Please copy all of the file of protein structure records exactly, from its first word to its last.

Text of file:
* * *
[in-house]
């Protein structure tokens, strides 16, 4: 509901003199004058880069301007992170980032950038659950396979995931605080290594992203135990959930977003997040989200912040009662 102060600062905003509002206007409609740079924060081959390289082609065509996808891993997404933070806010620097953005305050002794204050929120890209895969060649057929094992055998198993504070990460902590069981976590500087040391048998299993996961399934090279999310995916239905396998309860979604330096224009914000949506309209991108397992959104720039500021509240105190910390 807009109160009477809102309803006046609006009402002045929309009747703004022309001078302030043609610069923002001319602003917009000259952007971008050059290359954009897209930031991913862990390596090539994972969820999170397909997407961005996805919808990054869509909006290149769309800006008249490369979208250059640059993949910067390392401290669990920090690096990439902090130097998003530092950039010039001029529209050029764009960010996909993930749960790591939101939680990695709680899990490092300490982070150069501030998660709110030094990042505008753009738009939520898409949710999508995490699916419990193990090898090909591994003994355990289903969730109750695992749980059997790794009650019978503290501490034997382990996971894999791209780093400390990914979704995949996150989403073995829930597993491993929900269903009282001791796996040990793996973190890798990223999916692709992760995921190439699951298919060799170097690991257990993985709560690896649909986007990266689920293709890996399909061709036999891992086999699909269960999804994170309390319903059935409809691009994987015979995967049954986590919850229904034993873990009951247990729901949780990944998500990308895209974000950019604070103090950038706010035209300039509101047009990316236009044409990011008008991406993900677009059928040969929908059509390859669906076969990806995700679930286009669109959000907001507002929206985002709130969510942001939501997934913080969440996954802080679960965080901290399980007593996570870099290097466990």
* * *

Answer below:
[in-house]
């Protein structure tokens, strides 16, 4: 509901003199004058880069301007992170980032950038659950396979995931605080290594992203135990959930977003997040989200912040009662 102060600062905003509002206007409609740079924060081959390289082609065509996808891993997404933070806010620097953005305050002794204050929120890209895969060649057929094992055998198993504070990460902590069981976590500087040391048998299993996961399934090279999310995916239905396998309860979604330096224009914000949506309209991108397992959104720039500021509240105190910390 807009109160009477809102309803006046609006009402002045929309009747703004022309001078302030043609610069923002001319602003917009000259952007971008050059290359954009897209930031991913862990390596090539994972969820999170397909997407961005996805919808990054869509909006290149769309800006008249490369979208250059640059993949910067390392401290669990920090690096990439902090130097998003530092950039010039001029529209050029764009960010996909993930749960790591939101939680990695709680899990490092300490982070150069501030998660709110030094990042505008753009738009939520898409949710999508995490699916419990193990090898090909591994003994355990289903969730109750695992749980059997790794009650019978503290501490034997382990996971894999791209780093400390990914979704995949996150989403073995829930597993491993929900269903009282001791796996040990793996973190890798990223999916692709992760995921190439699951298919060799170097690991257990993985709560690896649909986007990266689920293709890996399909061709036999891992086999699909269960999804994170309390319903059935409809691009994987015979995967049954986590919850229904034993873990009951247990729901949780990944998500990308895209974000950019604070103090950038706010035209300039509101047009990316236009044409990011008008991406993900677009059928040969929908059509390859669906076969990806995700679930286009669109959000907001507002929206985002709130969510942001939501997934913080969440996954802080679960965080901290399980007593996570870099290097466990």